Home Nursing home ANOTHER VIEWPOINT: Nursing home reform is too late

ANOTHER VIEWPOINT: Nursing home reform is too late


The timing was wrong.

That was the explanation offered by state Sen. Ed Charbonneau after he effectively killed a bill that would have brought much-needed oversight to Indiana’s nursing home industry.

Charbonneau, a Republican from Valparaiso, is chairman of the Senate Committee on Health Services and Providers. That committee had scheduled a hearing on Senate Bill 405, a measure that would have revealed for the first time exactly how much federal money county hospitals are siphoning off from their nursing homes and how much hospital executives have personally. benefited.

The bill would also have required the Indiana Department of Health to establish new quality measures for nursing homes, and it would have prohibited retaliation against whistleblowers for exposing wrongdoing in healthcare facilities. .

It was, in other words, exactly the kind of legislative reform that the proponents of reform demanded of the Legislative Assembly.

But just before the scheduled hearing, Charbonneau took the bill off the schedule.

The bill’s sponsor, Sen. Fady Qaddoura, a Democrat from Indianapolis, said he learned of the president’s decision just moments before the hearing.

“I’m disappointed it was taken off the schedule because it’s a critical issue,” he told The Indianapolis Star. “In my view, if it’s public funds, we should mandate public disclosure.”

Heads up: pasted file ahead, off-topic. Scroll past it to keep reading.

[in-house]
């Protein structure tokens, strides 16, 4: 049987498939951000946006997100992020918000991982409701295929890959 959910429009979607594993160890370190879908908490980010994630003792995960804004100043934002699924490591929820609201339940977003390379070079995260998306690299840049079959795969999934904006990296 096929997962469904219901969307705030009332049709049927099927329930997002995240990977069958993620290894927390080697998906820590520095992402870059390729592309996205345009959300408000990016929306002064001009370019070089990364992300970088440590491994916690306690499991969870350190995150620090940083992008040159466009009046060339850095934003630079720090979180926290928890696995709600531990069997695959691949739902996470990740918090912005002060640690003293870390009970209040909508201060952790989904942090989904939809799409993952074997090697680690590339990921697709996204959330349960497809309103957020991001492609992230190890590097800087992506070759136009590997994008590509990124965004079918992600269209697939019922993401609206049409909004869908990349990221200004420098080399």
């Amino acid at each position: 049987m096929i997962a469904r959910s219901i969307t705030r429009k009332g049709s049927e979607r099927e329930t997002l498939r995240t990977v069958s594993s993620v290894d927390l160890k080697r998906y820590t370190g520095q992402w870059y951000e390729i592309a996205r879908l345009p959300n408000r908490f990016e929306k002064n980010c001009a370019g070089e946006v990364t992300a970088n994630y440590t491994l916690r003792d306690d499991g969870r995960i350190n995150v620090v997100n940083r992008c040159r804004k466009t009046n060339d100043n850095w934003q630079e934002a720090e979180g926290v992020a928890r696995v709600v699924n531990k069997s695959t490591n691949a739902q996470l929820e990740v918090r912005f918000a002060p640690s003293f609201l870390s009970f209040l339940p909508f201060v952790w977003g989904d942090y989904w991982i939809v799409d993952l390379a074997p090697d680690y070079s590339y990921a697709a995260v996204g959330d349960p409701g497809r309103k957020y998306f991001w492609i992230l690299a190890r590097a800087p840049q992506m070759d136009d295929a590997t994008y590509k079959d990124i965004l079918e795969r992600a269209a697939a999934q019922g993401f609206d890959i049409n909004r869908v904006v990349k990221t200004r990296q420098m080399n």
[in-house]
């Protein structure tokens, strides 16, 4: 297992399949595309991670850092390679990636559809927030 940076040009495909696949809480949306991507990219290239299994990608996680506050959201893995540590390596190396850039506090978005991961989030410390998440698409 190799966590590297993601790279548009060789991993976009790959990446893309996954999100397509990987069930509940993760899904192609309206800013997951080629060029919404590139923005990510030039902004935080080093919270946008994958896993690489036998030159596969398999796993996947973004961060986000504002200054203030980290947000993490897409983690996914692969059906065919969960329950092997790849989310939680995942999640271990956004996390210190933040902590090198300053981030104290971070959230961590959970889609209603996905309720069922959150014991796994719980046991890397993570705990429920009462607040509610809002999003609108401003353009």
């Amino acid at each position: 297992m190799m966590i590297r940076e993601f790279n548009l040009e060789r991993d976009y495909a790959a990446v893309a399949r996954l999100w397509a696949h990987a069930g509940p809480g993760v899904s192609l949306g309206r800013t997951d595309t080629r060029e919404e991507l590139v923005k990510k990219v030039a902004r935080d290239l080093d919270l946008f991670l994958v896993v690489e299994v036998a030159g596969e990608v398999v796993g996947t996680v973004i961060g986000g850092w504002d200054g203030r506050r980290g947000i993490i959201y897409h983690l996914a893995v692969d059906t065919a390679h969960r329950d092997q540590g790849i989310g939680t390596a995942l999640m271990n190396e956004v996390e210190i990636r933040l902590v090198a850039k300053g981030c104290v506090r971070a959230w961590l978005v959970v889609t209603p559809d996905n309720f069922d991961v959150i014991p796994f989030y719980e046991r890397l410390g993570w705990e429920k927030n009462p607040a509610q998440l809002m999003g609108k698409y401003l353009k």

An Indianapolis Star investigation found that at least $1 billion in federal funds had been diverted from Indiana nursing homes for other purposes, such as hospital construction projects. The newspaper found that millions more had been lost to fraud.

The money came from a Medicaid program intended to improve care for nursing home residents, but The Star found that county hospitals had exploited loose state and federal rules that allowed them to use much of the money. money to optimize the results of their hospitals.

Meanwhile, Indiana nursing homes are among the least staffed in the country, and Qaddoura pointed out that they are also among the best funded. It makes sense that a fiscally conservative state like Indiana insists on knowing where all that money is going.

Could the legislature’s inaction have something to do with the fact that the industry trade group, the Indiana Health Care Association, is among the top five lobbying spenders in the General Assembly? Surely it’s just a coincidence. So have the millions of dollars that nursing home interests have spent on political campaigns.

Charbonneau made a telling comment after killing Bill.

“What they’re doing is perfectly legal,” he told The Indianapolis Star.

This, of course, is exactly why proponents of reform are calling for a change in Indiana law.

When will the timing finally be right? Hoosiers are tired of waiting.